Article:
This course is based on such communicative functions as "informal and formal greetings", "telling about oneself", "expressing understanding", "expressing likes/dislikes", "expressing one's opinion", "asking for permission", and "stating whether something is right or wrong."
The lessons include the following:
Lesson 1: Informal Greeting
Lesson 2: Formal Greeting
Lesson 3: Telling about Oneself
Lesson 4: Expressing Understanding/Misunderstanding
Lesson 5. Expressing Likes and Dislikes
Lesson 6. Stating Whether Something is Right or Wrong.
Lesson 7. Expressing One's Opinion.
Lesson 8. Asking for Permission.
PROGRAMS THAT USED THIS LANGUAGE
Kyrgyztan: Education, Community Development, Business Development, Health
Kyrgyz is a language of the Turkic language family and one of the main official languages of Kyrgyzstan, the other one being Russian. It is a member of the Kazakh-Nogai subgroup of the Kypchak languages, and modern day language convergence has resulted in an increasing degree of mutual intelligibility between Kyrgyz and Kazakh. Kyrgyz is spoken by about 4 million people in Kyrgyzstan, China, Afghanistan, Kazakhstan, Tajikistan, Turkey, Uzbekistan, Pakistan and Russia. Kyrgyz was originally written in the Turkic runes, gradually replaced by an Arabic alphabet (in use until 1928 in USSR, still in use in China). Between 1928 and 1940, the Latin-based Uniform Turkic Alphabet was used.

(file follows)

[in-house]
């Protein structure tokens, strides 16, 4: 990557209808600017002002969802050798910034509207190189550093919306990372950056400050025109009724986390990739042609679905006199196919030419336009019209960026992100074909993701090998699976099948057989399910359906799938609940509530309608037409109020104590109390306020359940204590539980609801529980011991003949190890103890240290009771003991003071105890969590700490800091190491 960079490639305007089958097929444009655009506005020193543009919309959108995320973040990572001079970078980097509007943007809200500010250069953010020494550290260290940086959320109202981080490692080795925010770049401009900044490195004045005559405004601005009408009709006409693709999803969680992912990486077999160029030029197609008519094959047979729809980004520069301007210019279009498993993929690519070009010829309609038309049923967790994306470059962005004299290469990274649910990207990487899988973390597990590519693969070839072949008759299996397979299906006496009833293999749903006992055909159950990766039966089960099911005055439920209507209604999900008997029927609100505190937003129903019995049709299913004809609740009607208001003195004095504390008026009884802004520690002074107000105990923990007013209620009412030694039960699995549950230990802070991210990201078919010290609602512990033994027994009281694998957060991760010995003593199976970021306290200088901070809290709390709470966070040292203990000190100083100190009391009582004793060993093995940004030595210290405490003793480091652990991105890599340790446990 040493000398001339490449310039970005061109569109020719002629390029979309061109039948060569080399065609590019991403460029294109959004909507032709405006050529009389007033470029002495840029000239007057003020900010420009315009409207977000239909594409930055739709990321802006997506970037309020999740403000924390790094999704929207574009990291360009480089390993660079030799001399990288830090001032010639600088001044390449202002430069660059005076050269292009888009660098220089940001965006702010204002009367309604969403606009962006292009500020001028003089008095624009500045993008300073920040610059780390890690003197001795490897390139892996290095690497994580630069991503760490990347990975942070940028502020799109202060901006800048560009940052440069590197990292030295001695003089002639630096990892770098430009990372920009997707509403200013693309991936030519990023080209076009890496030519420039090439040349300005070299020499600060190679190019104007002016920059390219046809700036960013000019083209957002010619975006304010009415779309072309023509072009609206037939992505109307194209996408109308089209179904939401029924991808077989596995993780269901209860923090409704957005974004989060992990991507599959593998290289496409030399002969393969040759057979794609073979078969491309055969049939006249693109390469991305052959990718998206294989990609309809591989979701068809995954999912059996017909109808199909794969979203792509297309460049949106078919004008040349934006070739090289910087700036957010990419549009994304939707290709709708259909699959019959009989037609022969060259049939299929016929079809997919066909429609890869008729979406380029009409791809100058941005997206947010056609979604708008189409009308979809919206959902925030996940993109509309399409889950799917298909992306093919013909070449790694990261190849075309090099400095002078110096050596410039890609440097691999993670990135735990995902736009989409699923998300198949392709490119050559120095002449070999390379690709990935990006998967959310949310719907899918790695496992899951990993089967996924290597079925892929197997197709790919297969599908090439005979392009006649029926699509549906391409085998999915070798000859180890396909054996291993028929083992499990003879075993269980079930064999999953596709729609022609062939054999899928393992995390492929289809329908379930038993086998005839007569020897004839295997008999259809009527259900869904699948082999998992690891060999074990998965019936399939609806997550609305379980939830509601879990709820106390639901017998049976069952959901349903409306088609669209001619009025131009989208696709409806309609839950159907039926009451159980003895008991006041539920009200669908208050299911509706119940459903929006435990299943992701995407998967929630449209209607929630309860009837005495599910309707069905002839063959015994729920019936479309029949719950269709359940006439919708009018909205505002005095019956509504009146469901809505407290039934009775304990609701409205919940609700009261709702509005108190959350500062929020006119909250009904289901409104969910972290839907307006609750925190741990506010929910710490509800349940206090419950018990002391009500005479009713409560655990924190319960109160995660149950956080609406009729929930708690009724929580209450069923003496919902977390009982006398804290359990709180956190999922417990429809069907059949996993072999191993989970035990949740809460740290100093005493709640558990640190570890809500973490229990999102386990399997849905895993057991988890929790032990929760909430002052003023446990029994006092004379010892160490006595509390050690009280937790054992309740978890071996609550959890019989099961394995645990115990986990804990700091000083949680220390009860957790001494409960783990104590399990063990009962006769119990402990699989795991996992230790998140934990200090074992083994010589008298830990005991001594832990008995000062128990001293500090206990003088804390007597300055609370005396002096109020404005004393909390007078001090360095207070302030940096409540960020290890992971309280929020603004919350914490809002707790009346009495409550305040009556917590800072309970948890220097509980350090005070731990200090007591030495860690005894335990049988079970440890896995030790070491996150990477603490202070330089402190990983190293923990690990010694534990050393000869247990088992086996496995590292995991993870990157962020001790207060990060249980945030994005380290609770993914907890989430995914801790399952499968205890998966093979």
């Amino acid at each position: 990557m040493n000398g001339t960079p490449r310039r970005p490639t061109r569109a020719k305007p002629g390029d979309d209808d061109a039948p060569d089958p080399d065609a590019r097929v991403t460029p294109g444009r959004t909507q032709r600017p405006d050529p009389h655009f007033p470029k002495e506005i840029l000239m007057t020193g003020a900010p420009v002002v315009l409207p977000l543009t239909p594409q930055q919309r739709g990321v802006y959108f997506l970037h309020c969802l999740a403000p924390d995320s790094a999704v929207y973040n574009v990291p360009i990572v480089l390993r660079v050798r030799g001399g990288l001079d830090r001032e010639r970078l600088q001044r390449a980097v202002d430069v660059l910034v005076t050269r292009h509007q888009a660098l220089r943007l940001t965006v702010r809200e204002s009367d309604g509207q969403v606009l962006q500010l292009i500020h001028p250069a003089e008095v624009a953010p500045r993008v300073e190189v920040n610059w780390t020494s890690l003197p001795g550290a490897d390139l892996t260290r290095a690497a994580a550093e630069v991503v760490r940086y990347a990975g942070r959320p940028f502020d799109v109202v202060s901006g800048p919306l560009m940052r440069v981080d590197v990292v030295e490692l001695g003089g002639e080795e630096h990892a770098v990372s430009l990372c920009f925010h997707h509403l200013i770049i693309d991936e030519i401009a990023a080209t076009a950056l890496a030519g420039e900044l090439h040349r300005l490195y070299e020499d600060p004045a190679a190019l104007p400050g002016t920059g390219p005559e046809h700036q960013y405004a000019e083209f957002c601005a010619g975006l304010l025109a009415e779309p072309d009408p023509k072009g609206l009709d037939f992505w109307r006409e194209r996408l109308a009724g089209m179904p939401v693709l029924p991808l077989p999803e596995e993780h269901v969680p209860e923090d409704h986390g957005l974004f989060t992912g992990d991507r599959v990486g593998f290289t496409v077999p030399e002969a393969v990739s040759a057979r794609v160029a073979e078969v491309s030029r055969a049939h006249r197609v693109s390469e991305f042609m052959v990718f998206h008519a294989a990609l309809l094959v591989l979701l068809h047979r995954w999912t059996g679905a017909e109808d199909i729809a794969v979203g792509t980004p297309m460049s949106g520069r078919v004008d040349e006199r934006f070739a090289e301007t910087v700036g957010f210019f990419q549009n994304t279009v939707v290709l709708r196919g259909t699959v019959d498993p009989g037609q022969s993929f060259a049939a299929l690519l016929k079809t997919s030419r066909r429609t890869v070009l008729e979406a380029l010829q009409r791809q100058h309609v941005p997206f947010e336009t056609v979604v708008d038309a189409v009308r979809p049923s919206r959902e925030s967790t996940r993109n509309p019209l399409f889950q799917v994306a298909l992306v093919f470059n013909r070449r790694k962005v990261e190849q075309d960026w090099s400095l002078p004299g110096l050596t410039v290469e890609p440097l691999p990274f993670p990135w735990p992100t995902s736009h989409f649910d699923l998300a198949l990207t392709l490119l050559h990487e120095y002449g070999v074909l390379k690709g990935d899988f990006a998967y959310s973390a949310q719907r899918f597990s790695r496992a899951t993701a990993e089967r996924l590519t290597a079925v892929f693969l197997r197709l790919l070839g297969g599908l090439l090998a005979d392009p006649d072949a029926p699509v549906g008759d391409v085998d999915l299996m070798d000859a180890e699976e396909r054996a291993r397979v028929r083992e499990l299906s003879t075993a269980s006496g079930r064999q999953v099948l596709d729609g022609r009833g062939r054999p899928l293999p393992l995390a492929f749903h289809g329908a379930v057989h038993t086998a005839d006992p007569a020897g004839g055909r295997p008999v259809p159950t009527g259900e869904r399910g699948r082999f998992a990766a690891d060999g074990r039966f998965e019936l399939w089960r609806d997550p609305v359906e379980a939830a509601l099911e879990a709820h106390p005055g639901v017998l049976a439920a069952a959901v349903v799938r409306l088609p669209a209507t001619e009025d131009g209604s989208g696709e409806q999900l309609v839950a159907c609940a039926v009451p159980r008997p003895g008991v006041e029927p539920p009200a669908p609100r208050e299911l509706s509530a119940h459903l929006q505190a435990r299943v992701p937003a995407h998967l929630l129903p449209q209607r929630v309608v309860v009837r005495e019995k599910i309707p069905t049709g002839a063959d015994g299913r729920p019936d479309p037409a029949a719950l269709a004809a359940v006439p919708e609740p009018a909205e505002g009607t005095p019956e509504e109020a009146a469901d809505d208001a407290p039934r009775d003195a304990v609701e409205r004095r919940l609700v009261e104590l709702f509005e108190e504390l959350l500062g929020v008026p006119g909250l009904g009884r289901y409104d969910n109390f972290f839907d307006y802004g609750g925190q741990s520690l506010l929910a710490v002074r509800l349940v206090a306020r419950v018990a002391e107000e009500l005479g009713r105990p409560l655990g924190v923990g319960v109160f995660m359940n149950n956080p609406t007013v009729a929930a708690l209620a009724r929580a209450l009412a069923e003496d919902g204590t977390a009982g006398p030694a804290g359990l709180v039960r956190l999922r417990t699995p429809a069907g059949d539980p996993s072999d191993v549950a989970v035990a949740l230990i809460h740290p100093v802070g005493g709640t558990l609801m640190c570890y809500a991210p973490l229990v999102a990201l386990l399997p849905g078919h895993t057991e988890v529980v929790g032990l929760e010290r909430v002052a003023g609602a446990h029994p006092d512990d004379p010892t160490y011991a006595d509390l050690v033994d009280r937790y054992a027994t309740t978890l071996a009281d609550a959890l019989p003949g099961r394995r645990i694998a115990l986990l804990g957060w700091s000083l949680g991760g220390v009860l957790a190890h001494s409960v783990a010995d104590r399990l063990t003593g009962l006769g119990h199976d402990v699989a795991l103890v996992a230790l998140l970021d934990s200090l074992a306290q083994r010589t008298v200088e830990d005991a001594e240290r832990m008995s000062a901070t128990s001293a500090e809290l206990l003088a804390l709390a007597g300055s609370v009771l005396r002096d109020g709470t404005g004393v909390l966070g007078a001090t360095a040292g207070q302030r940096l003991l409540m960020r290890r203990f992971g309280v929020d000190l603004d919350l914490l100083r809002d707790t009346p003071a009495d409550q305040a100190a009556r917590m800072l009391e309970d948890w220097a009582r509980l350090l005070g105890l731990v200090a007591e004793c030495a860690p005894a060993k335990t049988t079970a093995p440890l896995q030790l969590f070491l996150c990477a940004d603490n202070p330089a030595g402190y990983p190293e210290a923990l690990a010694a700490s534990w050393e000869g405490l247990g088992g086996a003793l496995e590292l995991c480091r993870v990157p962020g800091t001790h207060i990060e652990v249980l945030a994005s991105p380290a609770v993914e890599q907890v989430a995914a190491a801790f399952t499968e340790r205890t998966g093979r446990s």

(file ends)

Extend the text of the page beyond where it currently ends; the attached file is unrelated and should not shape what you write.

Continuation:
In 1940 due to general Soviet policy, a Cyrillic alphabet eventually became common and has remained so to this day, though some Kyrgyz still use the Arabic alphabet. When Kyrgyzstan became independent following the Soviet Union's collapse in 1991, there was a popular idea among some Kyrgyz people to make transition to the Latin alphabet (taking in mind a version closer to the Turkish alphabet, not the original alphabet of 19281940), but the plan has not been implemented yet.
Kyrgyz is spoken in: Afghanistan, Kyrgyzstan, Tajikistan
Kyrgyz is also called: Kara, Kara-Kirgiz, Ke'erkez, Kirghiz, Kirghizi, Kirgiz